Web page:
By analogy, note how the characteristics of an individual interact with family, city, corporate, governmental, international forces and create the turbulent sensation of being out of control.
At lower flow rates, the disturbed local states’ stability and order depend more upon subtle forces (water flow rate, rock size, rock roughness, water temperature and purity, etc.). The system will come to turbulent stability as it forms a turbulent local microenvironment of the stream water. These local pockets of order are not equilibrium, nor linear, but they are a type of stability in the midst of a turbulent, and high energy system.
Individuals face multitudes of factors that exert force upon their lives. The greater the force, the more turbulent, chaotic, and unpredictable will be the local environment. There will be limits to the chaos, and there are elements of predictability, but the linear predictive cause and effect nature of the system will be limited.
- In systems exhibiting turbulent flow (e.g., chaotic, non-laminar flow, in a liquid), patterns of “order” form. Turbulence is any pattern of “order” (i.e., the relationship between the velocity of molecules is chaotic rather than laminar in relation to the boundary conditions of the system). Turbulence is based upon inelastic collisions between objects which increase entropy. Turbulence is caused by collisions vigorous enough to produce a rebound which projects the individual elements (e.g., molecules) out of a stream’s laminar flow (roughly parallel particle velocity). The order formed in turbulence may be difficult to identify as ordered. But, when “order” is defined as any pattern other than total randomness, we realize that even the most complex motion is “ordered”. The “order” of a turbulent flow arises because of the collisions with walls, barriers, and other fluid-particles. The pattern of this “order” is not easily identified as a repeating pattern or a volume of disturbance that holds a particular shape. And, the chaotic “order” cannot be currently predicted using numeric or algorithmic methods to predict the volume, location, and periodicity of stable areas of turbulence. Still, even though complex, when a sufficiently high-velocity stream strikes an obstacle to flow, quasi-stable volumes of turbulence will form in response to that collision. When particles strike obstacles, regions of dynamic stability form, that are “ordered” in some way. These areas of rebound may look like swirls, ripples, or zones of stasis. The volume of the chaotic “order” may migrate over a volume and repeat that pattern, change shapes, or move unpredictably within a volume and set of behaviors. Zones of correlation are identifiable as stable domains of organization that arise from random collisions with the environment and mutual interactions between the particles.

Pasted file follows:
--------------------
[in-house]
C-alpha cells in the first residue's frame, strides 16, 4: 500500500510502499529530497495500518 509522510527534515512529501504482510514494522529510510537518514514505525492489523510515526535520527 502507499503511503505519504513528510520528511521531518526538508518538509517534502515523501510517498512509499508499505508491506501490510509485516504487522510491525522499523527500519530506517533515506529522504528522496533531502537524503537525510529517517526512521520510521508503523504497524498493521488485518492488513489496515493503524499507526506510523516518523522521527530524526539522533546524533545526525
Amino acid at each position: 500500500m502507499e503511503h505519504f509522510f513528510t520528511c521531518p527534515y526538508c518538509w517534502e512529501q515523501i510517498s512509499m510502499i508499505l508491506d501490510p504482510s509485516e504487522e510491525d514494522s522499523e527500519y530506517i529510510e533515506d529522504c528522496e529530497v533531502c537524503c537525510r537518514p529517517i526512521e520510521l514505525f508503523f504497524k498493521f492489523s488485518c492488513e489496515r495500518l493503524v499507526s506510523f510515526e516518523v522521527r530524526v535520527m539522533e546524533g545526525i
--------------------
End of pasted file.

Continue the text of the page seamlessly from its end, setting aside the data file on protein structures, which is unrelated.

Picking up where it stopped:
The same is true of people when their lives collide with (are influenced by) large external forces, such as war, recession, off-shoring of industry, health-care costs, advertising campaigns for addictive substances, changes in technology that obsolete skills and labor, etc. In response to these forces, some populations of people will be disproportionately affected. These groups of affected individuals form a domain within the larger population. They may form a colony where their life continues with little change, but other areas will suffer huge impacts and large stable turbulent variations in function and routine form.
For example, when the economy goes into recession, hygiene and sleep may be unchanged, but marital stress and discord may be elevated.
A non-equilibrium state exists when a set of particles is divided into isolated subsets, and those subsets are altered in state from the bulk or average state. Subsets may form because of the interruptions of communication (breaking of bonds) with the larger body.